With a great deal being written about changes within the supply chain, we felt it timely to sit down with Dan Martin, CEO of Xpress Global Systems, a major provider of shipping and distribution services to the floor covering industry owned by private investment firm Aterian Investment Partners. The following are excerpts from that conversation. You can listen to this conversation it its entirety here.

TF: You recently acquired Delta Distribution/Michigan Carpet. Talk about this acquisition. 

Martin: I think a while ago we looked at our network and our footprint across the U.S. We are based in North Georgia and have locations all over the map, however there are several regions where we really could use some support in bolstering our footprint. Michigan Carpet is one of the best service providers in the industry. They have a great reputation for customer service, were a great fit for us to partner with. We are going to be able to leverage and grow with at least eight facilities within our network and take on an amazing group of people. As you know, it is very hard to resource people — drivers, dock workers, and they have some really brilliant people at their headquarters — and take on the additional network, which is part of our growth strategy.

TF: How large is your network?

Martin: At the beginning of this year, we had 30 locations. We are currently in the process of greenfielding in new cities, but with the acquisitions of Michigan Carpet and 7 Hills Transport earlier in the year, we are now going to be pushing close to 40 locations by the end of this calendar year. We are really proud of that. We service about 92% of the U.S. zip codes and we operate in every state. We also operate warehouse management services, obviously LTL shipments, to every retailer and we ship to over 41,000 locations today. The network is expansive, and we provide a variety of services for our customers.

TF: An important element of the trucking business in this industry is the relationship a trucking company has with industry suppliers and the services that are offered to them. Talk about this.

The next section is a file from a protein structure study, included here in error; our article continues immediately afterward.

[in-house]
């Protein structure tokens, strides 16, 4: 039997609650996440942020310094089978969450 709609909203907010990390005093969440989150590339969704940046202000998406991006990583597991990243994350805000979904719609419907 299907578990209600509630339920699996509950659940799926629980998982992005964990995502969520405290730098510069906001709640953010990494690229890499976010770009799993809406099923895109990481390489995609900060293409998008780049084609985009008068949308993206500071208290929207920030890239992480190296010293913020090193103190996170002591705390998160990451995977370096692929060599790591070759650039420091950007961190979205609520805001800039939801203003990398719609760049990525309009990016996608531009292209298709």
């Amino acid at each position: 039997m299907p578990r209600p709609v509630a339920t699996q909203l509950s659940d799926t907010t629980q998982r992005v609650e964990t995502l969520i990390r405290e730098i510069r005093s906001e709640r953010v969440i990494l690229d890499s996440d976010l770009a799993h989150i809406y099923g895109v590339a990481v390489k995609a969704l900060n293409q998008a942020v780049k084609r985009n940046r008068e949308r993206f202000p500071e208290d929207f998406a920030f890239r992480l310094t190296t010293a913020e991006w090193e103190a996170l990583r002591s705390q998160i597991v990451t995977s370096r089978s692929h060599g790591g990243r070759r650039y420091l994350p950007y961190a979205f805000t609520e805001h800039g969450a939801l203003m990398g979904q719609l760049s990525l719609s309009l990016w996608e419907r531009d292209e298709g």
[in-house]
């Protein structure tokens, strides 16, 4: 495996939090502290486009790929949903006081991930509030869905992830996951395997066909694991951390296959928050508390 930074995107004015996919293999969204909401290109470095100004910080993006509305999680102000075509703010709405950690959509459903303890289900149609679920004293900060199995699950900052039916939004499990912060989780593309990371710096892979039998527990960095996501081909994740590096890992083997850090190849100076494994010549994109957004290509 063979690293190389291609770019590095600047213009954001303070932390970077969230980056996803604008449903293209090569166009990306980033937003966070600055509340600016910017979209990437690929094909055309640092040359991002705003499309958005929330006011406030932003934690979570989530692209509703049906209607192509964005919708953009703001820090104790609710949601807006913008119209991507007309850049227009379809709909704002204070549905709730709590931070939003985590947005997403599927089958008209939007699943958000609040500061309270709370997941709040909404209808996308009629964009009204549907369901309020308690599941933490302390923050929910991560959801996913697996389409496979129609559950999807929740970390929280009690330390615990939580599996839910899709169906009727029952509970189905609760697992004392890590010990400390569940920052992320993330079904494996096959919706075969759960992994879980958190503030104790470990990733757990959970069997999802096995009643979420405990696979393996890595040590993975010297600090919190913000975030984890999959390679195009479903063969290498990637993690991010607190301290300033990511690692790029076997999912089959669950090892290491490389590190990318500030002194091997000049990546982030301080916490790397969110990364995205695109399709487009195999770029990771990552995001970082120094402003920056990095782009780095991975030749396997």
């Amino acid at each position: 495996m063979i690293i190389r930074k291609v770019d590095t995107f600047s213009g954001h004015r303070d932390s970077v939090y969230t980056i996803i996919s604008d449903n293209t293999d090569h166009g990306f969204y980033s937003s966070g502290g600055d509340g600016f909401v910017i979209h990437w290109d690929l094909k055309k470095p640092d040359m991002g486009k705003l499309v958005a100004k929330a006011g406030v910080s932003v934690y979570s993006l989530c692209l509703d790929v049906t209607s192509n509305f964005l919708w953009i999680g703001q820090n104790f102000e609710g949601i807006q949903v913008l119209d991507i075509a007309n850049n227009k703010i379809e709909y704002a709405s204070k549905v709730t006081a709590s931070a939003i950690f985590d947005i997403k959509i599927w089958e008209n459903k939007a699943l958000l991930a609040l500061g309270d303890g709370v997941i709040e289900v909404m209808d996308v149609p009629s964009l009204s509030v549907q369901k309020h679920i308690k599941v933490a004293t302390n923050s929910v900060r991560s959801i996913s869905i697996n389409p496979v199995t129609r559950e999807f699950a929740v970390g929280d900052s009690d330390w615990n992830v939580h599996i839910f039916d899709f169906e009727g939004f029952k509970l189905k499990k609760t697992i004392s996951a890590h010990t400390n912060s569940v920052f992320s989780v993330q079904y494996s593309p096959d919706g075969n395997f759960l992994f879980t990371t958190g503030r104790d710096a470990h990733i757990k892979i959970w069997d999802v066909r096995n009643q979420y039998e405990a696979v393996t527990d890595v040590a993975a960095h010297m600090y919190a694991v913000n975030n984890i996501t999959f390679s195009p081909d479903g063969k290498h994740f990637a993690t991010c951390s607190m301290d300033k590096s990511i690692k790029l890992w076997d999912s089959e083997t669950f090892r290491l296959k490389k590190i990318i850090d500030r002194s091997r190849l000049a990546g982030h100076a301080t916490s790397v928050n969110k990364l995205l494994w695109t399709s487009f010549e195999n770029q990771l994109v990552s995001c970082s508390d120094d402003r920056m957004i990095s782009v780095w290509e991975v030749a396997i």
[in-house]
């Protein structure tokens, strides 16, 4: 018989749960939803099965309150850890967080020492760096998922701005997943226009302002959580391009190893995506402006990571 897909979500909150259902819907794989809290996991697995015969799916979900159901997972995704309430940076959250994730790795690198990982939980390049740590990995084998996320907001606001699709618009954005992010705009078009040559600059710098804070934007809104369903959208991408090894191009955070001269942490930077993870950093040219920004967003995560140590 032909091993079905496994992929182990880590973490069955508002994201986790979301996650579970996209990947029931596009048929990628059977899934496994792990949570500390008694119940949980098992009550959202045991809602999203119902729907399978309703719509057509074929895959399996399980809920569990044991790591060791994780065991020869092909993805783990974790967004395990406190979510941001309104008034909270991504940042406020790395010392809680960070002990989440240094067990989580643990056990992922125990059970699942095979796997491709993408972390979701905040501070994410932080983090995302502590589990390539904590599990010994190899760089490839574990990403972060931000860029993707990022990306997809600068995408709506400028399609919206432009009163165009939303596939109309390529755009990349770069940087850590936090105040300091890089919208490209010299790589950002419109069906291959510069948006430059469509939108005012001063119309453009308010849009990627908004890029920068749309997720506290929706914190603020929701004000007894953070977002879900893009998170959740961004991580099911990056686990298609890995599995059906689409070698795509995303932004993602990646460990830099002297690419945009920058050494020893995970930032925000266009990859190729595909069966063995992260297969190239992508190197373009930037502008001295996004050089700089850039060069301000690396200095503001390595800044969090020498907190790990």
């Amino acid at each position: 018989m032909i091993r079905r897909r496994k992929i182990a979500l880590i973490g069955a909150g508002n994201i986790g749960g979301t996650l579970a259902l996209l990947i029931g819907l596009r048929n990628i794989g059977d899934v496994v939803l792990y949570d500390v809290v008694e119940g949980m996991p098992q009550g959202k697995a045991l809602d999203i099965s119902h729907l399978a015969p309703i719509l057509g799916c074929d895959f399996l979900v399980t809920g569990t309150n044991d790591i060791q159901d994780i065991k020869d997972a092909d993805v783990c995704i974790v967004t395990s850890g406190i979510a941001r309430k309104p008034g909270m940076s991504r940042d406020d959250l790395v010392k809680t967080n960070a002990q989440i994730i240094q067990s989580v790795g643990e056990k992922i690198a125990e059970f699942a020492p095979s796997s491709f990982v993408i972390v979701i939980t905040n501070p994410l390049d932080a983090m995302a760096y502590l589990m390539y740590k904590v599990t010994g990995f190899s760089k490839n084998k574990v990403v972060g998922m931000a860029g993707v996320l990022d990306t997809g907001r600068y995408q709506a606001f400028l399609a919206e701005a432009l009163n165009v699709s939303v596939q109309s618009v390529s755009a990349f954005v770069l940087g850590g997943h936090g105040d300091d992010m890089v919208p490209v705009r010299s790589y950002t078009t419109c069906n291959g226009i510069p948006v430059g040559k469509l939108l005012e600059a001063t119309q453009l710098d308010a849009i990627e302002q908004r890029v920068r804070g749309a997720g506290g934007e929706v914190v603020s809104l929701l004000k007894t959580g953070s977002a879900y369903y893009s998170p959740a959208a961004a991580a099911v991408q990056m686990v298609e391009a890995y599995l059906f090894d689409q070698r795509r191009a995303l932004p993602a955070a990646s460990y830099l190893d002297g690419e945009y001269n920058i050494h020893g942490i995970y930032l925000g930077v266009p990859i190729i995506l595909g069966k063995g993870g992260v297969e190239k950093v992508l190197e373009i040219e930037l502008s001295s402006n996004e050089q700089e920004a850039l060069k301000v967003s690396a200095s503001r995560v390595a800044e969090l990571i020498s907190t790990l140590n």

Martin: A great deal has happened since COVID, but unfortunately a lot of the supply base has dried up. We have been very lucky over the last 18 months to build very strong relationships with our supply network, our mill partners and our retailers. We are in a very strong position to be able to add value and provide them service. It has taken us a long time to get here, but we are really happy to be in our current position.

TF: It sounds as though the company has been in a growth mode.

Martin: The market is ripe for growth. As the largest service provider in the flooring transport industry, we feel we can keep on going. We have seen a number of conventional flooring suppliers in the transport sector shift to general commodities because it is easier. It is much easier for us to make our case because we have specialty equipment and specialty trailers. Our facilities do not look like a lot of the general warehouse space out there, because we can accommodate both palletized loads and carpet rolls. Our facilities just look and feel different. We have the resources and the technology needed to supply the industry. It really does differentiate us. As a result, we are growing within the industry.

TF: What kind of change are you seeing as a result of the decreased market share of roll goods? I suspect that is a sizable change for you.

Martin: In the last year, we have seen carpet actually pick up. We do a lot of turf, which has really blown up over the last 18 months. The good news is that the other parts of the flooring business will continue to grow as the commercial market comes back. We haven't seen that come back to the extent we have seen the retail market come back. We are looking forward to a lot of that growth in 2022.